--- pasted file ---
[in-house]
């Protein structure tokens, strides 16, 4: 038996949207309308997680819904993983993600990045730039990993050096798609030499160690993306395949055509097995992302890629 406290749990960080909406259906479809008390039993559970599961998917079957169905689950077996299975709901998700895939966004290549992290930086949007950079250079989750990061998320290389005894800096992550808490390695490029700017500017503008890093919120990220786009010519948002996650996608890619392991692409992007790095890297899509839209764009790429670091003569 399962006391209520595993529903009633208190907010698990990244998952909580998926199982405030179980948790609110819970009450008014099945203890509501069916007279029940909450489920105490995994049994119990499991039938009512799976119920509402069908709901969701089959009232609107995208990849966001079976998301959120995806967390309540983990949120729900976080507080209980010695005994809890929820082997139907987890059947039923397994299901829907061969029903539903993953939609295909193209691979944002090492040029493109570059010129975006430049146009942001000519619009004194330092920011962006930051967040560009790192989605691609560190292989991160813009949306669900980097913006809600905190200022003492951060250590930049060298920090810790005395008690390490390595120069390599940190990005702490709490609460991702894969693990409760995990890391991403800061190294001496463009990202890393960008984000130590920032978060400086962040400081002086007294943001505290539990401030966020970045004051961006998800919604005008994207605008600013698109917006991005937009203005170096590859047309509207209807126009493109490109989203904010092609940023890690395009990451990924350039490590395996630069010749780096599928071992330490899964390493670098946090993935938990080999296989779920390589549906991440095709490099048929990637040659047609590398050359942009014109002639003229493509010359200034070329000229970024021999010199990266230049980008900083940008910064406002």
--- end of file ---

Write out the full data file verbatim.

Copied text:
[in-house]
């Protein structure tokens, strides 16, 4: 038996949207309308997680819904993983993600990045730039990993050096798609030499160690993306395949055509097995992302890629 406290749990960080909406259906479809008390039993559970599961998917079957169905689950077996299975709901998700895939966004290549992290930086949007950079250079989750990061998320290389005894800096992550808490390695490029700017500017503008890093919120990220786009010519948002996650996608890619392991692409992007790095890297899509839209764009790429670091003569 399962006391209520595993529903009633208190907010698990990244998952909580998926199982405030179980948790609110819970009450008014099945203890509501069916007279029940909450489920105490995994049994119990499991039938009512799976119920509402069908709901969701089959009232609107995208990849966001079976998301959120995806967390309540983990949120729900976080507080209980010695005994809890929820082997139907987890059947039923397994299901829907061969029903539903993953939609295909193209691979944002090492040029493109570059010129975006430049146009942001000519619009004194330092920011962006930051967040560009790192989605691609560190292989991160813009949306669900980097913006809600905190200022003492951060250590930049060298920090810790005395008690390490390595120069390599940190990005702490709490609460991702894969693990409760995990890391991403800061190294001496463009990202890393960008984000130590920032978060400086962040400081002086007294943001505290539990401030966020970045004051961006998800919604005008994207605008600013698109917006991005937009203005170096590859047309509207209807126009493109490109989203904010092609940023890690395009990451990924350039490590395996630069010749780096599928071992330490899964390493670098946090993935938990080999296989779920390589549906991440095709490099048929990637040659047609590398050359942009014109002639003229493509010359200034070329000229970024021999010199990266230049980008900083940008910064406002």